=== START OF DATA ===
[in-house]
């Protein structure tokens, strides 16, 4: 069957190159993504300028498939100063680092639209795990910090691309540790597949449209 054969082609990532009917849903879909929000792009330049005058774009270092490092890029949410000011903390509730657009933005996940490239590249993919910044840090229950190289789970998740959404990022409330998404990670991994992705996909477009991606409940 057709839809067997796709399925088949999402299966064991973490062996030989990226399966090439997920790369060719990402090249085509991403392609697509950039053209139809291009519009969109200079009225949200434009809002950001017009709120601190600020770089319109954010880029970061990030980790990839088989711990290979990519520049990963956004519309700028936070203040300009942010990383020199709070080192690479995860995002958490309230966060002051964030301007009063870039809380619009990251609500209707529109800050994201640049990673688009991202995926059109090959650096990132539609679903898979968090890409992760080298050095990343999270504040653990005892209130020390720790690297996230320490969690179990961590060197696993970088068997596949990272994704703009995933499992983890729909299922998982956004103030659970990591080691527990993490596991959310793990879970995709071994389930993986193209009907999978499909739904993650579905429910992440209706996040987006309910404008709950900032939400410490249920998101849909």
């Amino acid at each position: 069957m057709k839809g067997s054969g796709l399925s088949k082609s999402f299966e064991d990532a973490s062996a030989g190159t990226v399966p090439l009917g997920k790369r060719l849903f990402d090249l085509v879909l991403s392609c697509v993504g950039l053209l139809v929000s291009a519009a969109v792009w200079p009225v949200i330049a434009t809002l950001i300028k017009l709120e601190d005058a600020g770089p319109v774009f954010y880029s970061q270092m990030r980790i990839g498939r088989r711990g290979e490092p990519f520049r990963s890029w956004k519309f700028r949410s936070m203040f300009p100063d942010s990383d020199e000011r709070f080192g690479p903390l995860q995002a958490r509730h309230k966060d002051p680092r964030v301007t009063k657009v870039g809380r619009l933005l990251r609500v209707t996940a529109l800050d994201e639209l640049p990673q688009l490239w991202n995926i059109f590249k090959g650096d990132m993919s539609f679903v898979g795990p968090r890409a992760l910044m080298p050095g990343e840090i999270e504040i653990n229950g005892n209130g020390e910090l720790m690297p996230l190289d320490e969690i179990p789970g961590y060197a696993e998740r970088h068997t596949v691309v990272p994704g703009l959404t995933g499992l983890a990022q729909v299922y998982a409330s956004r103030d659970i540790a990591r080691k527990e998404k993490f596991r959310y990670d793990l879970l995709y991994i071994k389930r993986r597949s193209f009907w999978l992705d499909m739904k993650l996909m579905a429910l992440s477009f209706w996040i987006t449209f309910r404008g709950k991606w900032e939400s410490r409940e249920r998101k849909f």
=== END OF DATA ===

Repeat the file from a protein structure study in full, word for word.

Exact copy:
[in-house]
């Protein structure tokens, strides 16, 4: 069957190159993504300028498939100063680092639209795990910090691309540790597949449209 054969082609990532009917849903879909929000792009330049005058774009270092490092890029949410000011903390509730657009933005996940490239590249993919910044840090229950190289789970998740959404990022409330998404990670991994992705996909477009991606409940 057709839809067997796709399925088949999402299966064991973490062996030989990226399966090439997920790369060719990402090249085509991403392609697509950039053209139809291009519009969109200079009225949200434009809002950001017009709120601190600020770089319109954010880029970061990030980790990839088989711990290979990519520049990963956004519309700028936070203040300009942010990383020199709070080192690479995860995002958490309230966060002051964030301007009063870039809380619009990251609500209707529109800050994201640049990673688009991202995926059109090959650096990132539609679903898979968090890409992760080298050095990343999270504040653990005892209130020390720790690297996230320490969690179990961590060197696993970088068997596949990272994704703009995933499992983890729909299922998982956004103030659970990591080691527990993490596991959310793990879970995709071994389930993986193209009907999978499909739904993650579905429910992440209706996040987006309910404008709950900032939400410490249920998101849909």
């Amino acid at each position: 069957m057709k839809g067997s054969g796709l399925s088949k082609s999402f299966e064991d990532a973490s062996a030989g190159t990226v399966p090439l009917g997920k790369r060719l849903f990402d090249l085509v879909l991403s392609c697509v993504g950039l053209l139809v929000s291009a519009a969109v792009w200079p009225v949200i330049a434009t809002l950001i300028k017009l709120e601190d005058a600020g770089p319109v774009f954010y880029s970061q270092m990030r980790i990839g498939r088989r711990g290979e490092p990519f520049r990963s890029w956004k519309f700028r949410s936070m203040f300009p100063d942010s990383d020199e000011r709070f080192g690479p903390l995860q995002a958490r509730h309230k966060d002051p680092r964030v301007t009063k657009v870039g809380r619009l933005l990251r609500v209707t996940a529109l800050d994201e639209l640049p990673q688009l490239w991202n995926i059109f590249k090959g650096d990132m993919s539609f679903v898979g795990p968090r890409a992760l910044m080298p050095g990343e840090i999270e504040i653990n229950g005892n209130g020390e910090l720790m690297p996230l190289d320490e969690i179990p789970g961590y060197a696993e998740r970088h068997t596949v691309v990272p994704g703009l959404t995933g499992l983890a990022q729909v299922y998982a409330s956004r103030d659970i540790a990591r080691k527990e998404k993490f596991r959310y990670d793990l879970l995709y991994i071994k389930r993986r597949s193209f009907w999978l992705d499909m739904k993650l996909m579905a429910l992440s477009f209706w996040i987006t449209f309910r404008g709950k991606w900032e939400s410490r409940e249920r998101k849909f």